Making Successful Transitions

The month of January is a time of natural transition where we say goodbye to the previous year and excitedly enter into the new year. It is the one time on our calendar that as a society we vow to make positive changes and take action.

If the timing is right and motivation is high, then why do so many fail to achieve their New Year’s Resolutions?

I believe the reason is because people jump right to making changes without an appreciation for the transition that is required first. In his book “Managing Transitions” William Bridges makes a clear distinction between a transition and a change. “Change is situational… Transition is the psychological process people go through to come to terms with the new situation. Change is external, transition is internal.”

Transitions precede long-term change. And the beginning of a transition starts with an ending. Yes, initiating a change starts with letting go of the past. Before the desired outcome can be achieved the old way of doing things has to be released.

What will you need to give up to change?

Is the result worth the sacrifice?

After you determine what must be given up, the next step towards rewarding change is what Bridges calls the neutral zone. “The neutral zone is both a dangerous and an opportune place, and it is the very core or the transition process. It’s the place and time when the old habits that are no longer adaptive to the situation are extinguished and new, better-adapted patterns of habit begin to take place.”

The neutral zone is a difficult place. When desire is not strong and the first step of the transition has not been made it can be very easy to revert back to previous unsupportive behaviors. The length of the neutral zone varies. Upon its completion, a new beginning will emerge. This is the final phase of the transition when outward change is apparent.

The transition process: “endings – neutral zone – new beginnings.”

Personal Story
2013 stated with me moving my parents from the house where I grew up in Carmichael, CA to an apartment in Encinitas, CA close to my sister. The house is pictured below.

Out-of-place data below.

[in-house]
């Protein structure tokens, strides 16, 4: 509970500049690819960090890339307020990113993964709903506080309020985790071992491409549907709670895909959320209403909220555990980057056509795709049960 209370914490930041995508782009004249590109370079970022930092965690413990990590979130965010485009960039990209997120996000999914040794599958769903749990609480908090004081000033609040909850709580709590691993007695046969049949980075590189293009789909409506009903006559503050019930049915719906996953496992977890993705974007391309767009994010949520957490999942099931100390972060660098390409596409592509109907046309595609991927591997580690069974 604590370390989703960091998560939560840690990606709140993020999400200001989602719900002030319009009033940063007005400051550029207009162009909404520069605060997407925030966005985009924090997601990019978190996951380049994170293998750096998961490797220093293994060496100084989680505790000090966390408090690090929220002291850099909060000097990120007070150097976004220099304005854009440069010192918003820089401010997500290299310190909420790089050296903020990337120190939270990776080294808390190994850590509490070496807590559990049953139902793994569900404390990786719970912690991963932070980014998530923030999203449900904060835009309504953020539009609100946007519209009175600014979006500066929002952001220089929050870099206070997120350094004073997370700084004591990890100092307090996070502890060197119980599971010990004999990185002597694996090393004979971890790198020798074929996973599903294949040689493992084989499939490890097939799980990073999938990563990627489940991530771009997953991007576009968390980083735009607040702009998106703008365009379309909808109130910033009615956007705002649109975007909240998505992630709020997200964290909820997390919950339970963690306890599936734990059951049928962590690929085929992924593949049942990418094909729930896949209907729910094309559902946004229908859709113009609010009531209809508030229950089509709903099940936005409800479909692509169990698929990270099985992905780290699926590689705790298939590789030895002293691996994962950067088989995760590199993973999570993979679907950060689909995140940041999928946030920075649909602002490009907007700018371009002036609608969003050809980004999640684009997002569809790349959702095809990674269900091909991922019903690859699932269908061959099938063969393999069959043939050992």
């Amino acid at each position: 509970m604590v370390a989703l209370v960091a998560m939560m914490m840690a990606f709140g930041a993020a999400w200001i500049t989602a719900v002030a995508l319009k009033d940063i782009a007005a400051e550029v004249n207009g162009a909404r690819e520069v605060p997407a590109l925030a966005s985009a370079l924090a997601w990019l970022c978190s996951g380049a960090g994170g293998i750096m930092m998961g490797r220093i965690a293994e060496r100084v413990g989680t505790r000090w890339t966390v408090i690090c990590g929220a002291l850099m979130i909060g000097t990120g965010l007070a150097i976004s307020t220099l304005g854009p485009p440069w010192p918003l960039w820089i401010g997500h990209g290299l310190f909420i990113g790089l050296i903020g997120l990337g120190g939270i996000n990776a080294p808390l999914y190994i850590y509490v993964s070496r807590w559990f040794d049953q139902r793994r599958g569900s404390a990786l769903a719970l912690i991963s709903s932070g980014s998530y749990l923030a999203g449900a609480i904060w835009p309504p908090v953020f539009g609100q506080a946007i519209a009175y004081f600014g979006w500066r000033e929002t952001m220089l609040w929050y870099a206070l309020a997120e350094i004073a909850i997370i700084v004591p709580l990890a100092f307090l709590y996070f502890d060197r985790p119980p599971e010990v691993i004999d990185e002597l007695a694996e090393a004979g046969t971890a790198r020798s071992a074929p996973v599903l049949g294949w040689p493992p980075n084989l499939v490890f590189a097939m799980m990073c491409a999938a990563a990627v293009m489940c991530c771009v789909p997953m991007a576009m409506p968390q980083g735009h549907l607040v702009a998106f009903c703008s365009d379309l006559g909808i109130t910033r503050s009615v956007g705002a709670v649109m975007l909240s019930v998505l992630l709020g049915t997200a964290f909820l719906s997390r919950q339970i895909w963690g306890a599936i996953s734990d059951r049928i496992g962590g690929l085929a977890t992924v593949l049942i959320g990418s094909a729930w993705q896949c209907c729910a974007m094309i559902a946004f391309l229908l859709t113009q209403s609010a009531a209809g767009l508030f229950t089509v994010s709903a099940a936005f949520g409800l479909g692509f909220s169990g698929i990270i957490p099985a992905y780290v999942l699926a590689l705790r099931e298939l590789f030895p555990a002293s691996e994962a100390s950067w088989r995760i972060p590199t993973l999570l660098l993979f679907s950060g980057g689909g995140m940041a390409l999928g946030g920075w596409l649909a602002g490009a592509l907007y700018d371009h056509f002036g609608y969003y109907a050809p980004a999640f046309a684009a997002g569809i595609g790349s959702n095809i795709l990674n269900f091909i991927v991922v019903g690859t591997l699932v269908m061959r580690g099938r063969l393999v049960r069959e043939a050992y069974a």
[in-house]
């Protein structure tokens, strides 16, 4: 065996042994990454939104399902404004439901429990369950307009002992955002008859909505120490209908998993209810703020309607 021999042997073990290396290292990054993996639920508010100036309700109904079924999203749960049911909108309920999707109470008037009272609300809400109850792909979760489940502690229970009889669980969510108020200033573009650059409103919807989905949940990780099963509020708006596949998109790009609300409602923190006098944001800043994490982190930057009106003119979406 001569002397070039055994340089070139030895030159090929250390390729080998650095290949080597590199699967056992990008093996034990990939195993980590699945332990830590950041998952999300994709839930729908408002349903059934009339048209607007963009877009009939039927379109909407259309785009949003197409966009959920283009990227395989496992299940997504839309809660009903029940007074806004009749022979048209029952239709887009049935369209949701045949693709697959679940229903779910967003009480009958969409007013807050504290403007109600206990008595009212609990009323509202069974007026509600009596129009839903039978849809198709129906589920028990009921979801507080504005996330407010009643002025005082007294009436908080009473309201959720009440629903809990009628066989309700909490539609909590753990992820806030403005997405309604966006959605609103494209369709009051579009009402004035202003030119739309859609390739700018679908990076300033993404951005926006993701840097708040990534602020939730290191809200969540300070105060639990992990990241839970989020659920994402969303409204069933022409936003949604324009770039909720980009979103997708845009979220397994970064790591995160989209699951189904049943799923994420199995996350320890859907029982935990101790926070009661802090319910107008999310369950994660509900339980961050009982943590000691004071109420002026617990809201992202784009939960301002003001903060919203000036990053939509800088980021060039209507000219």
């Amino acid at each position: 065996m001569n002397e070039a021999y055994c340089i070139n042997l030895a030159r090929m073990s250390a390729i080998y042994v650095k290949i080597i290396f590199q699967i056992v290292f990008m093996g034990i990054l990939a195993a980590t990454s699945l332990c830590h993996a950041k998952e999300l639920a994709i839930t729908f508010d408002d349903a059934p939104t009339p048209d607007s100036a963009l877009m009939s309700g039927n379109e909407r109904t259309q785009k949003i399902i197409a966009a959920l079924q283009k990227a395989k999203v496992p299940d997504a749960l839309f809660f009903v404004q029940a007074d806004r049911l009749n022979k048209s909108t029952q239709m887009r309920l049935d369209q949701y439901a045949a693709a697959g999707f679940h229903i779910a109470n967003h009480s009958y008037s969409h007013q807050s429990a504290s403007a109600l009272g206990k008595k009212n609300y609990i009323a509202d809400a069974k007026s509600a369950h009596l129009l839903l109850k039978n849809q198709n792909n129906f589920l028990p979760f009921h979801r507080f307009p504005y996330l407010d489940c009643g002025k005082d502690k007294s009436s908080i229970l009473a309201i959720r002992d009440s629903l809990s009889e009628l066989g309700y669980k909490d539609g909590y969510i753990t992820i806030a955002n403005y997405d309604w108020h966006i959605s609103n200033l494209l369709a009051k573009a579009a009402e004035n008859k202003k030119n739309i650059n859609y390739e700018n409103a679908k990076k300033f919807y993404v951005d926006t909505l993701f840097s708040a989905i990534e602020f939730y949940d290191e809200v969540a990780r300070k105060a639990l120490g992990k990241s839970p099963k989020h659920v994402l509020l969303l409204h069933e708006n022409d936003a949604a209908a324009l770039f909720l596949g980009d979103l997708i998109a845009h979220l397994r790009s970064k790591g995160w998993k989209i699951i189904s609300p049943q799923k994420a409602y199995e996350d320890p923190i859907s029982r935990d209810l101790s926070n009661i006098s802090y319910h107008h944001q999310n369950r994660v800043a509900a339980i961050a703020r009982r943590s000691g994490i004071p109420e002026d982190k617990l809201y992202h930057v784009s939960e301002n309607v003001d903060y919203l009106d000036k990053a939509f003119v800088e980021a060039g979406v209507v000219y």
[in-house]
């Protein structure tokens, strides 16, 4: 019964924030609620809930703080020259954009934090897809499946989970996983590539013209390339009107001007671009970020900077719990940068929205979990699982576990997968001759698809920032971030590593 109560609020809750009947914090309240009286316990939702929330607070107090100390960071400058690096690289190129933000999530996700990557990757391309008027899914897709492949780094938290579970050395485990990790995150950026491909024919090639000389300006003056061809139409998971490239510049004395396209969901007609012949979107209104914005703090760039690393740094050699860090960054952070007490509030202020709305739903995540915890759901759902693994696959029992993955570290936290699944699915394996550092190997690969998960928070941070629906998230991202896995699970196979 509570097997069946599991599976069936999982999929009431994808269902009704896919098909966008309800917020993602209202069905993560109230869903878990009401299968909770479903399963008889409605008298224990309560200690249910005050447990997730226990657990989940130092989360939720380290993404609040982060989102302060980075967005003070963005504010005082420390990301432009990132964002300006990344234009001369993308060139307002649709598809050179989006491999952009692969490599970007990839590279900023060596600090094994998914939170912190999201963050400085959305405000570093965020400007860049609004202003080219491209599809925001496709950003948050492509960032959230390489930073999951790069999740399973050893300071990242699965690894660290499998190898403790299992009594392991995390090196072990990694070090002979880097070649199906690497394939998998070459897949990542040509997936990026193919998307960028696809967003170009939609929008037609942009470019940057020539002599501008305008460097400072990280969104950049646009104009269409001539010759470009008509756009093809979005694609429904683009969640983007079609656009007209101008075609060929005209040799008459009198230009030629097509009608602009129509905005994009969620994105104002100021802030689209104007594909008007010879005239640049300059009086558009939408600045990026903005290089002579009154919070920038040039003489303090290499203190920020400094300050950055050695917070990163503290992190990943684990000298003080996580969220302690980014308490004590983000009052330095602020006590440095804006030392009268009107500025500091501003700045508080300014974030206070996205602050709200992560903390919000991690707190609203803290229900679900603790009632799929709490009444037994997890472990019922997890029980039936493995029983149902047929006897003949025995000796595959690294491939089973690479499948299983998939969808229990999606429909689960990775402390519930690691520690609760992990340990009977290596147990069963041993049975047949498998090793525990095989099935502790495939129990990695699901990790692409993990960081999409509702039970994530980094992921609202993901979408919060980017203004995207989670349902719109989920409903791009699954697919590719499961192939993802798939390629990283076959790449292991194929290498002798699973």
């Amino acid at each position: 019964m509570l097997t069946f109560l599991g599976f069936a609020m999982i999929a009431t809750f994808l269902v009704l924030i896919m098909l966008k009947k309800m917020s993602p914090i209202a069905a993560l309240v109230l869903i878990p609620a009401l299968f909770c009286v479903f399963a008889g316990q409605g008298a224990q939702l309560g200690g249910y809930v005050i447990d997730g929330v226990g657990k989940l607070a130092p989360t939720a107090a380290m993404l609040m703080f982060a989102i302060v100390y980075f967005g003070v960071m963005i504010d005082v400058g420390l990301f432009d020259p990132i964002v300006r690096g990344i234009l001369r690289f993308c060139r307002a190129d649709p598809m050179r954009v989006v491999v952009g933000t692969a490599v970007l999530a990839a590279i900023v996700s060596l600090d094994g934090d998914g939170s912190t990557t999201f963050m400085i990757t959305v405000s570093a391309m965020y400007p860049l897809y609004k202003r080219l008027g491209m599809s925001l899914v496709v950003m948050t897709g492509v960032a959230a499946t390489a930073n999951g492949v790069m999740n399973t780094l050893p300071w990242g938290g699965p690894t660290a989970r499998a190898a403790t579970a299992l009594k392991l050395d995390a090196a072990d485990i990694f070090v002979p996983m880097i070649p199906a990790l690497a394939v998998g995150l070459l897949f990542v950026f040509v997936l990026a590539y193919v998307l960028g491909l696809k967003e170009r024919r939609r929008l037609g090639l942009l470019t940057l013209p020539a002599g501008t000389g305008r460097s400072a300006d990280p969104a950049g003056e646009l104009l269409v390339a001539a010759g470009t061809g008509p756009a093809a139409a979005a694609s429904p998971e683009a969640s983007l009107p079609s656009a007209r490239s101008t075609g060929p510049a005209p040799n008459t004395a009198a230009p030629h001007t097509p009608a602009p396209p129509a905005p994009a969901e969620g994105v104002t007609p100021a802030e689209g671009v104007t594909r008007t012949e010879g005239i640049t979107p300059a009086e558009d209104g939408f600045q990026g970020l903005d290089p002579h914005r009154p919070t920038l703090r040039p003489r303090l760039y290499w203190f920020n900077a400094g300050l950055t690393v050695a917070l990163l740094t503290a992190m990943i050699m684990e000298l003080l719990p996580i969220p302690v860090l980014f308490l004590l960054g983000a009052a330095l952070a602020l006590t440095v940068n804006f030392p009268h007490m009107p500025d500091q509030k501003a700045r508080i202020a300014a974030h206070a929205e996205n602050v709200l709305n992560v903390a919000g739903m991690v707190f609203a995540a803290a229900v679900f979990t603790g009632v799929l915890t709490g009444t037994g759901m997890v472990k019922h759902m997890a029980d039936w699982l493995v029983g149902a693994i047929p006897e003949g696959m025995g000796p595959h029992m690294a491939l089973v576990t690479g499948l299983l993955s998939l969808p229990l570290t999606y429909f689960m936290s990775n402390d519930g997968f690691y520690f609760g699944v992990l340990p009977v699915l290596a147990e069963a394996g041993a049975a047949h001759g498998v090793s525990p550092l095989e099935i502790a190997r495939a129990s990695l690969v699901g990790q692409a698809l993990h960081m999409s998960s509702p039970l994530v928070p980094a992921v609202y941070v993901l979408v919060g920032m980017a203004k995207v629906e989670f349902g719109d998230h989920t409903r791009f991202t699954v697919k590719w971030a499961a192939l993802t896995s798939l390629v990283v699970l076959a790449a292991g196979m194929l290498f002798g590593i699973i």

Pain Free Athlete :: Making Successful Transitions

This was not an easy move and it started over five years ago. Of course the housing crash didn’t help but I believe one of the reasons it took so long was that my parents were stuck in the neutral zone wrestling with the psychological issues of the transition. It wasn’t until those mental issues were sorted out and the inner decision made to move that action could happen to change their situation. It was very difficult for my parents to let go and end that chapter of their lives.

Pain Free Athlete :: Making Successful Transitions

Their new beginning in the San Diego area has finally begun! My sister and I have been planning and hoping for this day for a long time. The apartment, shown above, is smaller but very clean with lots of natural light, community activities and conveniently located to shopping and important to my dad the YMCA.
I wish you a transformative year full of growth and change! 

Reference: Managing Transitions Making the Most of Change, William Bridges

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About the Author


Jessica uses an integrative approach to help you overcome chronic pain. She believes in treating the whole person utilizing the biopsychosocial approach to healing. Her offerings include posture therapy, online exercise classes, pain science education, and individual or group wellness coaching. She is certified by the Postural Restoration Institute® (PRI), Egoscue University®, National Strength and Conditioning Association (NSCA), American College of Sports Medicine (ACSM), American Council on Exercise (ACE) and Wellcoaches.